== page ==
Fred Penner, one of Canada’s most celebrated children’s entertainers, committed his life to the world of entertainment when he was just a young man in the early ‘70s after tragedy struck his family.
“I had a younger sister, who was a Down syndrome child, she passed away, and a year later my dad died. So in my early 20s I had this intense mortality check and made the decision there and then to attempt to follow my bliss and pursue music as a career,” Penner told the News last week, on the phone from Toronto.
Though he had a formal education in economics – a career he says he never would’ve enjoyed – his first serious foray into the industry was with a comedic folk band that played in bars and universities.
Penner, who scored a CBC TV show, Fred Penner’s Place in 1985 after half a decade of success writing children’s music, says the core elements of performing with the comedic band – communication, interaction, participation – continue to help him today.
“We’re in an absolutely messed up world. The insanity is complete. The battles that are raging in every corner of this planet are constant,” Penner began, “and the only way, I think, to find a balance in this is through human contact.”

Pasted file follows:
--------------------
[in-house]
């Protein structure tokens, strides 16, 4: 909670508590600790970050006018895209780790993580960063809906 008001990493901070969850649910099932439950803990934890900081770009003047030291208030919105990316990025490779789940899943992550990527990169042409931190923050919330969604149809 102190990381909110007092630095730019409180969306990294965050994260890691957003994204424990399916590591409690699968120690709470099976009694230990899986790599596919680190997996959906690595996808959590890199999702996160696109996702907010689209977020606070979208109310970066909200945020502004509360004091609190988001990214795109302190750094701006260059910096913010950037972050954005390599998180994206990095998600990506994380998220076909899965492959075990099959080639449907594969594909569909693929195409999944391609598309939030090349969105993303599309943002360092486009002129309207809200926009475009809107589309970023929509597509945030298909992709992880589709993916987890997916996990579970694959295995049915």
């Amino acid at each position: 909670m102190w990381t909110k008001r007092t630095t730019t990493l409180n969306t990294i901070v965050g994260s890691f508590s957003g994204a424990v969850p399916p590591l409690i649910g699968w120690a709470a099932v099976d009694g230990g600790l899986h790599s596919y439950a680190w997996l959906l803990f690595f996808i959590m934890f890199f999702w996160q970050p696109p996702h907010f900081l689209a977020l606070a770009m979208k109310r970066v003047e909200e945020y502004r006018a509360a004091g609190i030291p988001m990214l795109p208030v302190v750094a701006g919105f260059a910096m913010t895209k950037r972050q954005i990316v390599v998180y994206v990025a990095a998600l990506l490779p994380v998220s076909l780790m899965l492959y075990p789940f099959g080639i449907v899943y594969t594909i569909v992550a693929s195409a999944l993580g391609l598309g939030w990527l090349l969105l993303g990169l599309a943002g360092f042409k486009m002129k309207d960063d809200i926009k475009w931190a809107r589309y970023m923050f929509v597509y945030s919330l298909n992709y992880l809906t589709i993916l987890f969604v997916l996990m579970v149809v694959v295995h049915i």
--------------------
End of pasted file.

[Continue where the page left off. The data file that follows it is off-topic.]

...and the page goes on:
That’s why, he said, events like this weekend’s Island Children’s Festival, are important.
“What we need to do is really focus on the kids. Because if we make a strong child, if they really understand who they are and how they fit in the global perspective, in the environmental world, how they interact with each other, then we’ll actually have a chance at affecting the next generation,” he said.
Penner will headline this Saturday’s Island Children’s Festival at the Island Montessori House School at 5575 W. Saanich Rd. In addition to music, there will also be kids crafts, face painting, children’s yoga, storytelling and a bouncy castle.
Penner, who asked that his age not be shared, says he feels like he’s 30 years old, based on the life, emotional energy and youthful exuberance he continues to exude.
Having been a pioneer in the industry for 40 years, he said children’s entertainment has been watered down by businesses looking to make money, rather than working on a philosophy of putting kids first.
“There needs to be a new level of commitment of work for children and families. It’s not just a matter of getting up and singing songs – it’s essential to your understanding of life and how you communicate with people,” Penner said. “Never underestimate your ability to make a difference in the life of a child.”
Island Children’s Festival
When: Saturday, May 12, 1 to 5 p.m.
Tickets: $5 in advance, $7 at the door. Kids under 6 are free. Available at any Megson FitzPatrick Insurance location.
For more info: islandchildrensfestival.com